Closed-loop sacral neuromodulation for bladder function using dorsal root ganglia sensory feedback in an acute feline model [article]

Zhonghua Ouyang, Nikolas Barrera, Zachariah J. Sperry, Elizabeth C. Bottorff, Katie C. Bittner, Lance Zirpel, Tim M. Bruns
2020 bioRxiv   pre-print
Overactive bladder patients suffer from a frequent and uncontrollable urge to urinate, which can lead to a poor quality of life. Current sacral neuromodulation therapy uses open-loop electrical stimulation to alleviate symptoms, which limits battery life and can lead to neural habituation. In this study, we aim to improve therapy by developing a conditional stimulation paradigm using neural recordings from dorsal root ganglia (DRG) as sensory feedback. Experiments were performed in 5
more » ... l, anesthetized felines, in which the sacral-level DRG and spinal roots were exposed bilaterally. A bipolar cuff electrode was placed on a S1 root distal to the DRG for stimulation. Microelectrode arrays were implanted in the same or opposite S1 and/or S2 DRG. We implemented a Kalman filter-based algorithm to estimate the bladder pressure in real-time using DRG neural recordings. The Medtronic Summit Research Development Kit was used to control sacral root stimulation when the algorithm detected an increase in bladder pressure. Closed-loop neuromodulation was performed during continuous cystometry and compared to bladder fills with continuous and no stimulation. Closed-loop stimulation with DRG sensory feedback reduced stimulation time by 57.7% compared to continuous, standard stimulation. Bladder capacity was increased by 13.8% over no stimulation and by 4.3% over continuous stimulation trials (p < 0.001 and = 0.53, respectively). Stimulation reduced the sensitivity of high-confidence bladder single units, with 35.5% lower linear trendline fits and 466.9% higher pressure thresholds for firing observed during stimulation trials. This study demonstrates the utility of decoding bladder pressure from neural activity for closed-loop control of sacral neuromodulation. An underlying mechanism for sacral neuromodulation may be a reduction in bladder sensory neuron activity during stimulation. Real-time validation during behavioral studies is necessary prior to clinical translation of closed-loop sacral neuromodulation.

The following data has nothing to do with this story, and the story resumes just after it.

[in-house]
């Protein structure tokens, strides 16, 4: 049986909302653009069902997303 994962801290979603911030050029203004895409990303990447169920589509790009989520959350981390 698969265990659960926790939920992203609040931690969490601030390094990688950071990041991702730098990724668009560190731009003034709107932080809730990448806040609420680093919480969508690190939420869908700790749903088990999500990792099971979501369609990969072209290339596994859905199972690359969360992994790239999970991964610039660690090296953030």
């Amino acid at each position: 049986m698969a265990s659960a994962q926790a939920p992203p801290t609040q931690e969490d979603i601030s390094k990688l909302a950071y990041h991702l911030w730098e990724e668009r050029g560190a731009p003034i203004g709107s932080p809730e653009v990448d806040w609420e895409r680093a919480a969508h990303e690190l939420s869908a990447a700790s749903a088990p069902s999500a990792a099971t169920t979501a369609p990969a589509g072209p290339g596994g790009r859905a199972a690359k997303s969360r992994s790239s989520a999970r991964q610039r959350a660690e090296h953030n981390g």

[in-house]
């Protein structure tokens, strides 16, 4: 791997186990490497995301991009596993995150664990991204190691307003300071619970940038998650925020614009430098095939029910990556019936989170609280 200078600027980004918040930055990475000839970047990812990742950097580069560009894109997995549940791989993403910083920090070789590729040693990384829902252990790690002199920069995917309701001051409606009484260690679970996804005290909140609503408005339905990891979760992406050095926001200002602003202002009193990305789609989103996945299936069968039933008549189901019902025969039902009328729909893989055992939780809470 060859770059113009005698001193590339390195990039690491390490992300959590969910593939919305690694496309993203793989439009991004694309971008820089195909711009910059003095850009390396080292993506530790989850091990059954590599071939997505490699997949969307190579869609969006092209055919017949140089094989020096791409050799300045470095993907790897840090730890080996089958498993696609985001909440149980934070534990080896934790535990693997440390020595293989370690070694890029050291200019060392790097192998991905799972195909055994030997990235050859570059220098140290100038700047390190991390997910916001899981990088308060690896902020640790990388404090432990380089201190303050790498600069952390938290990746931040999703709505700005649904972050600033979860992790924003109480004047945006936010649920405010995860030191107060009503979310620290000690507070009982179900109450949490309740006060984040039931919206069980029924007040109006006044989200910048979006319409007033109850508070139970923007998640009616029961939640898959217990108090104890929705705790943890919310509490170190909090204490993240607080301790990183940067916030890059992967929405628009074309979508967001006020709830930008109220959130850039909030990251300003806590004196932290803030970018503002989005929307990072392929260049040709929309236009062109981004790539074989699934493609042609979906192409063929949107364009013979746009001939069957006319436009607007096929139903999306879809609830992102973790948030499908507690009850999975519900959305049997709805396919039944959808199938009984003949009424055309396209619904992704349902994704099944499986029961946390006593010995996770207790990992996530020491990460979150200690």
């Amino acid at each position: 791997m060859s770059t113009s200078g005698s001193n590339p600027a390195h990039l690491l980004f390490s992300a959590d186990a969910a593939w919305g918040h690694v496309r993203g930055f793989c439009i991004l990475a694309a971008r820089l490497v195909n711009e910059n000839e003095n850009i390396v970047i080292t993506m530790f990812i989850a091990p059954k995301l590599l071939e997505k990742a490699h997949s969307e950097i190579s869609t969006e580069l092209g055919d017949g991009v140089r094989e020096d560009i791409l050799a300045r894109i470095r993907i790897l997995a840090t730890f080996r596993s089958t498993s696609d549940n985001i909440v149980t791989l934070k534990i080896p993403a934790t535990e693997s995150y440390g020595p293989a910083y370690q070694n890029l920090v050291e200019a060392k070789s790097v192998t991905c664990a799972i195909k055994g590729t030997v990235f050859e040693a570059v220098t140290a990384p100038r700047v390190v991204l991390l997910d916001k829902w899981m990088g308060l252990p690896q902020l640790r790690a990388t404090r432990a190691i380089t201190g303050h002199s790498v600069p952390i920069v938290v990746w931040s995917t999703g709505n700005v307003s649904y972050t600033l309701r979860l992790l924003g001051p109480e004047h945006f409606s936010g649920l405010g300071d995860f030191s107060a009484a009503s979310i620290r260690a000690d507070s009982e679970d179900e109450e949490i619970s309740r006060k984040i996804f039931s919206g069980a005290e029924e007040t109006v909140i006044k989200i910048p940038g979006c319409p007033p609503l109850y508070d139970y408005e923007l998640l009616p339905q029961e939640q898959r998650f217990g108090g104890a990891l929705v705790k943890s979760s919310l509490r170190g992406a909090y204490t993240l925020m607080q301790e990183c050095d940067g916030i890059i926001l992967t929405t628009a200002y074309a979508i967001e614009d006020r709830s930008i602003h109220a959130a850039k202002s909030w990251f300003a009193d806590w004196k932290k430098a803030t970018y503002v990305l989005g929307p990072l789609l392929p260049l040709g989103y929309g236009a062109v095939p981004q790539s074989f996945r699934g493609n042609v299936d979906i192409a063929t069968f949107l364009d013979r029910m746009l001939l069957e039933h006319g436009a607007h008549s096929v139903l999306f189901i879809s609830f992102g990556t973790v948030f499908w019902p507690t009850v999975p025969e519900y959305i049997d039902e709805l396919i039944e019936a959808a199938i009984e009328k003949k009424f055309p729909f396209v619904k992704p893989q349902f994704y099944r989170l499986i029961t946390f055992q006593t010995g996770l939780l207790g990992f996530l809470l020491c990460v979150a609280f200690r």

doi:10.1101/2020.05.02.074484 fatcat:37npfbnryvh7rahzyrzptofol4